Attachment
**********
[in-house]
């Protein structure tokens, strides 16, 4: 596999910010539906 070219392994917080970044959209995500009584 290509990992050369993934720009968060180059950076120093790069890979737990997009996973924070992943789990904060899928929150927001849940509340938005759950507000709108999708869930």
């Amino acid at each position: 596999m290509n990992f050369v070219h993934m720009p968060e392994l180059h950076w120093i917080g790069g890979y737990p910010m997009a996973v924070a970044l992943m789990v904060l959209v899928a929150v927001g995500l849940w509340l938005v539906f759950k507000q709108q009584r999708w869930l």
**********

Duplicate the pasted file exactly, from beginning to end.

[in-house]
């Protein structure tokens, strides 16, 4: 596999910010539906 070219392994917080970044959209995500009584 290509990992050369993934720009968060180059950076120093790069890979737990997009996973924070992943789990904060899928929150927001849940509340938005759950507000709108999708869930």
């Amino acid at each position: 596999m290509n990992f050369v070219h993934m720009p968060e392994l180059h950076w120093i917080g790069g890979y737990p910010m997009a996973v924070a970044l992943m789990v904060l959209v899928a929150v927001g995500l849940w509340l938005v539906f759950k507000q709108q009584r999708w869930l």